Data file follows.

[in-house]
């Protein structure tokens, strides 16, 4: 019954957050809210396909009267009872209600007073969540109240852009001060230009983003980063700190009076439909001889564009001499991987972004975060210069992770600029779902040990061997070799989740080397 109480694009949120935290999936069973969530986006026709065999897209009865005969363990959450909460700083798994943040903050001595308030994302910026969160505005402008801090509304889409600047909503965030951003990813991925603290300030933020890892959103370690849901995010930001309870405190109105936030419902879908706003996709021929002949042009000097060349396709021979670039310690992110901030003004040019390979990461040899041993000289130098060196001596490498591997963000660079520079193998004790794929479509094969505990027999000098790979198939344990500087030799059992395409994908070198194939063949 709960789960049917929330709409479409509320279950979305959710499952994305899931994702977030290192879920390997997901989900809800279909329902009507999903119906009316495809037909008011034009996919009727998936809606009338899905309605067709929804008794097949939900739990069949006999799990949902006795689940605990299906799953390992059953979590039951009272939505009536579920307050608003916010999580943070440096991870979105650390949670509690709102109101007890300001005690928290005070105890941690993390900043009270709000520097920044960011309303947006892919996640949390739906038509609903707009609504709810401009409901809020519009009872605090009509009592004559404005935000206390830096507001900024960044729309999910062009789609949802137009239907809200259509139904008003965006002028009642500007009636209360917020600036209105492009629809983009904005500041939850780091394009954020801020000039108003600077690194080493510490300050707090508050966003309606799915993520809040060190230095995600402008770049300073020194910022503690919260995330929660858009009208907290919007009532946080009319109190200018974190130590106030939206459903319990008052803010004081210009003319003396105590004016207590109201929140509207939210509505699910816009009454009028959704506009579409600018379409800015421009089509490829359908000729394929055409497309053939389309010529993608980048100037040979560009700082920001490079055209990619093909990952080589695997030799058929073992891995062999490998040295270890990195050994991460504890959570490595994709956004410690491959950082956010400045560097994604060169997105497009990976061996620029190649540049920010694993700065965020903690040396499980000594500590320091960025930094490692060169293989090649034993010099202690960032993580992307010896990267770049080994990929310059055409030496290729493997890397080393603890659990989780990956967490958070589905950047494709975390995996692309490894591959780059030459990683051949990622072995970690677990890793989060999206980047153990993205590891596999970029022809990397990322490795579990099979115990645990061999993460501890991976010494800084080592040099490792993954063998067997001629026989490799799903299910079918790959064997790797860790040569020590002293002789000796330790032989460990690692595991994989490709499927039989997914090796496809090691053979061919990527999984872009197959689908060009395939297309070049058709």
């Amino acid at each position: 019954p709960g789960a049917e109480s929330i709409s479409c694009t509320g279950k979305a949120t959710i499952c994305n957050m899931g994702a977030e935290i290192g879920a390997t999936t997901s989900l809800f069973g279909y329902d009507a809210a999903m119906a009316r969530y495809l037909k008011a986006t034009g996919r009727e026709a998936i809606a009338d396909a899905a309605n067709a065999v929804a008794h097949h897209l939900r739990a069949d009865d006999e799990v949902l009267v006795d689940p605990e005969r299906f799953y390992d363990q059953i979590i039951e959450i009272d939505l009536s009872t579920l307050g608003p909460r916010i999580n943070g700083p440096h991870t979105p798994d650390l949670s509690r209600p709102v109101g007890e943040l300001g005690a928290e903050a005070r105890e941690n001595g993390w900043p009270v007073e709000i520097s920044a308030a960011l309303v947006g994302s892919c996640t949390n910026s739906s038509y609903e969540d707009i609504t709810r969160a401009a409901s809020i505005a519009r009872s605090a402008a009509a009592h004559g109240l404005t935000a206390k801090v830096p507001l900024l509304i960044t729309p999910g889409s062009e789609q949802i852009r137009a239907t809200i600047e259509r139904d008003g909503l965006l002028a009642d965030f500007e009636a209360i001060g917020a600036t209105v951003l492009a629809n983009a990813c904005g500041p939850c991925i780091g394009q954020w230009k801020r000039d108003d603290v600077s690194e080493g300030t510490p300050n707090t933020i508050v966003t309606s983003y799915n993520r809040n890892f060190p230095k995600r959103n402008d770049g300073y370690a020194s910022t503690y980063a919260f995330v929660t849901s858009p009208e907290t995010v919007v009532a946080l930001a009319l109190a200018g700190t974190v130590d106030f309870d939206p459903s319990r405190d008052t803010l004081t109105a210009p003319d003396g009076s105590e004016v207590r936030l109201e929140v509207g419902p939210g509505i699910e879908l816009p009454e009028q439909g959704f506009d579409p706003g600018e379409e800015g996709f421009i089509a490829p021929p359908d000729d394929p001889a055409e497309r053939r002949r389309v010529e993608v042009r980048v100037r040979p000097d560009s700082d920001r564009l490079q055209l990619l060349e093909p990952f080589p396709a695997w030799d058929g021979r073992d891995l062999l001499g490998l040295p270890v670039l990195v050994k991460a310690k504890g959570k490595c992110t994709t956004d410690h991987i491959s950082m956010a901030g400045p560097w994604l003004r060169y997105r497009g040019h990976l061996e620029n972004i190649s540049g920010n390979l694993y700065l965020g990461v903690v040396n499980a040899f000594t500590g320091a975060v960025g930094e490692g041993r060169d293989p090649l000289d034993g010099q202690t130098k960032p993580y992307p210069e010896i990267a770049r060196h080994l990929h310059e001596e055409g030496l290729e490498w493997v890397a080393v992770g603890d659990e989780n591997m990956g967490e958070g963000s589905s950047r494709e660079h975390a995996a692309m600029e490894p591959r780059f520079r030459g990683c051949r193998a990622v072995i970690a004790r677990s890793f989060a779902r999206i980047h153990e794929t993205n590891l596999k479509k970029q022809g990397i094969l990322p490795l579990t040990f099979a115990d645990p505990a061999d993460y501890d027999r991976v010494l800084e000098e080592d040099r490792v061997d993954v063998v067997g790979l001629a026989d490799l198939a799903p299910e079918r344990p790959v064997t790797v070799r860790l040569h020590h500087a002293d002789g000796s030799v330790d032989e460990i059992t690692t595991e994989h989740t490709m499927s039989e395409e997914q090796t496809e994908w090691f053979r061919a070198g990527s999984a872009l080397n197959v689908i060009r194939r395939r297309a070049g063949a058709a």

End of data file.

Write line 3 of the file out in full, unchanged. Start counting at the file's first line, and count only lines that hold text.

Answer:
């Amino acid at each position: 019954p709960g789960a049917e109480s929330i709409s479409c694009t509320g279950k979305a949120t959710i499952c994305n957050m899931g994702a977030e935290i290192g879920a390997t999936t997901s989900l809800f069973g279909y329902d009507a809210a999903m119906a009316r969530y495809l037909k008011a986006t034009g996919r009727e026709a998936i809606a009338d396909a899905a309605n067709a065999v929804a008794h097949h897209l939900r739990a069949d009865d006999e799990v949902l009267v006795d689940p605990e005969r299906f799953y390992d363990q059953i979590i039951e959450i009272d939505l009536s009872t579920l307050g608003p909460r916010i999580n943070g700083p440096h991870t979105p798994d650390l949670s509690r209600p709102v109101g007890e943040l300001g005690a928290e903050a005070r105890e941690n001595g993390w900043p009270v007073e709000i520097s920044a308030a960011l309303v947006g994302s892919c996640t949390n910026s739906s038509y609903e969540d707009i609504t709810r969160a401009a409901s809020i505005a519009r009872s605090a402008a009509a009592h004559g109240l404005t935000a206390k801090v830096p507001l900024l509304i960044t729309p999910g889409s062009e789609q949802i852009r137009a239907t809200i600047e259509r139904d008003g909503l965006l002028a009642d965030f500007e009636a209360i001060g917020a600036t209105v951003l492009a629809n983009a990813c904005g500041p939850c991925i780091g394009q954020w230009k801020r000039d108003d603290v600077s690194e080493g300030t510490p300050n707090t933020i508050v966003t309606s983003y799915n993520r809040n890892f060190p230095k995600r959103n402008d770049g300073y370690a020194s910022t503690y980063a919260f995330v929660t849901s858009p009208e907290t995010v919007v009532a946080l930001a009319l109190a200018g700190t974190v130590d106030f309870d939206p459903s319990r405190d008052t803010l004081t109105a210009p003319d003396g009076s105590e004016v207590r936030l109201e929140v509207g419902p939210g509505i699910e879908l816009p009454e009028q439909g959704f506009d579409p706003g600018e379409e800015g996709f421009i089509a490829p021929p359908d000729d394929p001889a055409e497309r053939r002949r389309v010529e993608v042009r980048v100037r040979p000097d560009s700082d920001r564009l490079q055209l990619l060349e093909p990952f080589p396709a695997w030799d058929g021979r073992d891995l062999l001499g490998l040295p270890v670039l990195v050994k991460a310690k504890g959570k490595c992110t994709t956004d410690h991987i491959s950082m956010a901030g400045p560097w994604l003004r060169y997105r497009g040019h990976l061996e620029n972004i190649s540049g920010n390979l694993y700065l965020g990461v903690v040396n499980a040899f000594t500590g320091a975060v960025g930094e490692g041993r060169d293989p090649l000289d034993g010099q202690t130098k960032p993580y992307p210069e010896i990267a770049r060196h080994l990929h310059e001596e055409g030496l290729e490498w493997v890397a080393v992770g603890d659990e989780n591997m990956g967490e958070g963000s589905s950047r494709e660079h975390a995996a692309m600029e490894p591959r780059f520079r030459g990683c051949r193998a990622v072995i970690a004790r677990s890793f989060a779902r999206i980047h153990e794929t993205n590891l596999k479509k970029q022809g990397i094969l990322p490795l579990t040990f099979a115990d645990p505990a061999d993460y501890d027999r991976v010494l800084e000098e080592d040099r490792v061997d993954v063998v067997g790979l001629a026989d490799l198939a799903p299910e079918r344990p790959v064997t790797v070799r860790l040569h020590h500087a002293d002789g000796s030799v330790d032989e460990i059992t690692t595991e994989h989740t490709m499927s039989e395409e997914q090796t496809e994908w090691f053979r061919a070198g990527s999984a872009l080397n197959v689908i060009r194939r395939r297309a070049g063949a058709a």